I worked for 10 years on the Interstate 5 freeway project. A significant victory was our success in organizing a union of parking lot attendants, who were mostly Ethiopian immigrants. We connected them with a Teamsters union. We also defeated the expansion of the I-5 freeway. We did asthma surveys in the community and brought new issues into the transportation discussion that have never been discussed before: environmental justice and public health issues.
How are you involved with Grandparents Raising Grandchildren?
Grandparents Raising Grandchildren was formed a few years ago in response to the problem of grandparents not having rights in the foster care system in the State of Oregon. It was started by African-American grandparents who dealt with the Carolyn Smith case. Carolyn had custody of seven of her grandchildren. Because she was doing so well with the five oldest children, the state made the unilateral decision to separate the two youngest. Those children were taken to a white family in Wilsonville.
We haven’t given up the fight. We continue to advocate for the Carolyn Smith case. We’ve had conversations that would allow Carolyn to communicate with the two youngest through mail. The decision to take the children away was made by someone who didn’t have a full understanding of the foster care system, or know anything about African-American lifestyles. We’ve raised the question about whether Department of Human Services staff understood the family dynamics of African-American and Native American children and families.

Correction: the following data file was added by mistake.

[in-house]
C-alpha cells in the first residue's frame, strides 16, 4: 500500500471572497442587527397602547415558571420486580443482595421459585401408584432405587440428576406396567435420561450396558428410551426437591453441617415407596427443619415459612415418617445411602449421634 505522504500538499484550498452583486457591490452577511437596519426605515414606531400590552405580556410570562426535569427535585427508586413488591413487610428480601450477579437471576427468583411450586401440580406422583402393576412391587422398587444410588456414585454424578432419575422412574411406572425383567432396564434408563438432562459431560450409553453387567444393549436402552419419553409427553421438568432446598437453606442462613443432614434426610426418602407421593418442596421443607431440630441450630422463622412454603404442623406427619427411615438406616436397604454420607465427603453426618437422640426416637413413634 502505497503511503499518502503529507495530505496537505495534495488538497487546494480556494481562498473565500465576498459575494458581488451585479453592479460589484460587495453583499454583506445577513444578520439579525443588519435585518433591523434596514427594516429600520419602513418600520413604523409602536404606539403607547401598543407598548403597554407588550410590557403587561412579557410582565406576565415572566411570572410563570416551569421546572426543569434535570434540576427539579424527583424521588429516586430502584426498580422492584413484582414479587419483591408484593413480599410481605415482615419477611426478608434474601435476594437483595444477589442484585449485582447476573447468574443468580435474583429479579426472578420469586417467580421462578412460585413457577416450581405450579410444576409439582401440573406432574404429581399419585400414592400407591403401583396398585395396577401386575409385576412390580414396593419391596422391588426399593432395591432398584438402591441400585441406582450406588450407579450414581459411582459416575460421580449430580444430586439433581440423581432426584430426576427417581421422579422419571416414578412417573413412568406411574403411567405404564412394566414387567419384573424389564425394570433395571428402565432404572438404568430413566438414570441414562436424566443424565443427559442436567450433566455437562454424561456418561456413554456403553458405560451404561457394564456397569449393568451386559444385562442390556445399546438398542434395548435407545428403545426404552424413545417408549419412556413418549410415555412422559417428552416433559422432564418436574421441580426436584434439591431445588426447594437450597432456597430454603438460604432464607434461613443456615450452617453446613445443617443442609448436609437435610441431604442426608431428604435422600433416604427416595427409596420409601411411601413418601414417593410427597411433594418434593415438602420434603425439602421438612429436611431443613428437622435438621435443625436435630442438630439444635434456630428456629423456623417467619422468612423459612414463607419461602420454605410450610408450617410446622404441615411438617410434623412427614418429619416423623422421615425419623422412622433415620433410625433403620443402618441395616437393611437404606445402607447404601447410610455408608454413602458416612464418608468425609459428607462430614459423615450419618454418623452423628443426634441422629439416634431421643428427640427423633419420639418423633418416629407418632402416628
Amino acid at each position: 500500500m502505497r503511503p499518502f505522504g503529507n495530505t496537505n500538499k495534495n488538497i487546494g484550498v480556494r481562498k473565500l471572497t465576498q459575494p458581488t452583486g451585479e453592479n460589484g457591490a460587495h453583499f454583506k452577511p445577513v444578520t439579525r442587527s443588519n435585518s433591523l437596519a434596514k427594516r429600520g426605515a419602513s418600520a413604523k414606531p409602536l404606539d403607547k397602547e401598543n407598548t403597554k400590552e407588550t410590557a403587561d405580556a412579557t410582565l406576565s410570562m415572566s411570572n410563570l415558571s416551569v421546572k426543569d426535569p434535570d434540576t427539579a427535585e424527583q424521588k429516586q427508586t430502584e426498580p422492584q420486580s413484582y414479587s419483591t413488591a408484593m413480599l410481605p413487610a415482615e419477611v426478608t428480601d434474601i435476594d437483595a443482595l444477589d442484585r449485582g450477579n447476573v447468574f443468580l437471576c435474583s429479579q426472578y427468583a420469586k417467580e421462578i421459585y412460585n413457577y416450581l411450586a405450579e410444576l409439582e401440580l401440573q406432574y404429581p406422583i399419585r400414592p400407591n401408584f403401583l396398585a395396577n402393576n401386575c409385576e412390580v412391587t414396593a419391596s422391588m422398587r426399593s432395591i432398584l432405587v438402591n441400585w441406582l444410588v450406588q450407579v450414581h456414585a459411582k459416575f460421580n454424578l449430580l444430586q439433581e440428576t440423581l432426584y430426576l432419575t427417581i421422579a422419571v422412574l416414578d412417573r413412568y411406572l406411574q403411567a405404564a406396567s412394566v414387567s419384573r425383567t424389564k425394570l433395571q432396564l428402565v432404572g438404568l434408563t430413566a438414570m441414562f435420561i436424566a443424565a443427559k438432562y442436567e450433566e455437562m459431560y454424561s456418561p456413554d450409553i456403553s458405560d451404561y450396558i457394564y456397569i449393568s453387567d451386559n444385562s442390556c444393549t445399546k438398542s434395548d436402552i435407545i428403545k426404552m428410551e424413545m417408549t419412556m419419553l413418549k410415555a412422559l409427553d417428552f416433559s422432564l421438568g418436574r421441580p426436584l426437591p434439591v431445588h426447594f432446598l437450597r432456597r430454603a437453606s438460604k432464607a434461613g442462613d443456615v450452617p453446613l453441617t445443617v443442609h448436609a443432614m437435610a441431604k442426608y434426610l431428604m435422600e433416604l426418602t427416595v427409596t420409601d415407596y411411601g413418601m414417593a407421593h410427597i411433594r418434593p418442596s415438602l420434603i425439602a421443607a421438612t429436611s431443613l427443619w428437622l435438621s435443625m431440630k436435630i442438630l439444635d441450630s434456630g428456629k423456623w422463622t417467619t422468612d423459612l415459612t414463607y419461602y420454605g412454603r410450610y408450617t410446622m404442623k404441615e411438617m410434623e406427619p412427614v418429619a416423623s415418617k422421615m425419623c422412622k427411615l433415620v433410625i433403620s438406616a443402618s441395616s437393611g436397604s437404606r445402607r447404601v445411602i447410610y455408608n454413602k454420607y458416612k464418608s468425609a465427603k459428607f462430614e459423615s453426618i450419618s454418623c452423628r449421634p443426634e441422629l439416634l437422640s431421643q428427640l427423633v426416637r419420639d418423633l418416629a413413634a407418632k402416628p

For one, Grandma raises everybody: cousins, aunts, uncles – we have large extended families. We’re not just the individual family of Mom, Dad and the kids. We want the state to understand that when they make judgment calls to remove children from their parents, they are removing the children from a whole community of people.